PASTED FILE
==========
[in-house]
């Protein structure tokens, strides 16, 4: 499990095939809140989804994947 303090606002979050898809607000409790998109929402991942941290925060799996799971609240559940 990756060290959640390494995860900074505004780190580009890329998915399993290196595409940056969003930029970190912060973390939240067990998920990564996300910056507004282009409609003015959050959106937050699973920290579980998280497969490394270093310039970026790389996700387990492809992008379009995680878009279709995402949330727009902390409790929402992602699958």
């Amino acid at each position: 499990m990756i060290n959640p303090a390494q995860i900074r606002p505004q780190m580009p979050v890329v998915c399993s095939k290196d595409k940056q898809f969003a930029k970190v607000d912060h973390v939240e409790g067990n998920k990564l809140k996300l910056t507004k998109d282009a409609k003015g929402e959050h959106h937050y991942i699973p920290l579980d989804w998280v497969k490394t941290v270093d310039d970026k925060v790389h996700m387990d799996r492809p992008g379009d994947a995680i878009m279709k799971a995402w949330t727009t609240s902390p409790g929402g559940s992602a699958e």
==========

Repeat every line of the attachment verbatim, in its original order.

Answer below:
[in-house]
């Protein structure tokens, strides 16, 4: 499990095939809140989804994947 303090606002979050898809607000409790998109929402991942941290925060799996799971609240559940 990756060290959640390494995860900074505004780190580009890329998915399993290196595409940056969003930029970190912060973390939240067990998920990564996300910056507004282009409609003015959050959106937050699973920290579980998280497969490394270093310039970026790389996700387990492809992008379009995680878009279709995402949330727009902390409790929402992602699958």
């Amino acid at each position: 499990m990756i060290n959640p303090a390494q995860i900074r606002p505004q780190m580009p979050v890329v998915c399993s095939k290196d595409k940056q898809f969003a930029k970190v607000d912060h973390v939240e409790g067990n998920k990564l809140k996300l910056t507004k998109d282009a409609k003015g929402e959050h959106h937050y991942i699973p920290l579980d989804w998280v497969k490394t941290v270093d310039d970026k925060v790389h996700m387990d799996r492809p992008g379009d994947a995680i878009m279709k799971a995402w949330t727009t609240s902390p409790g929402g559940s992602a699958e």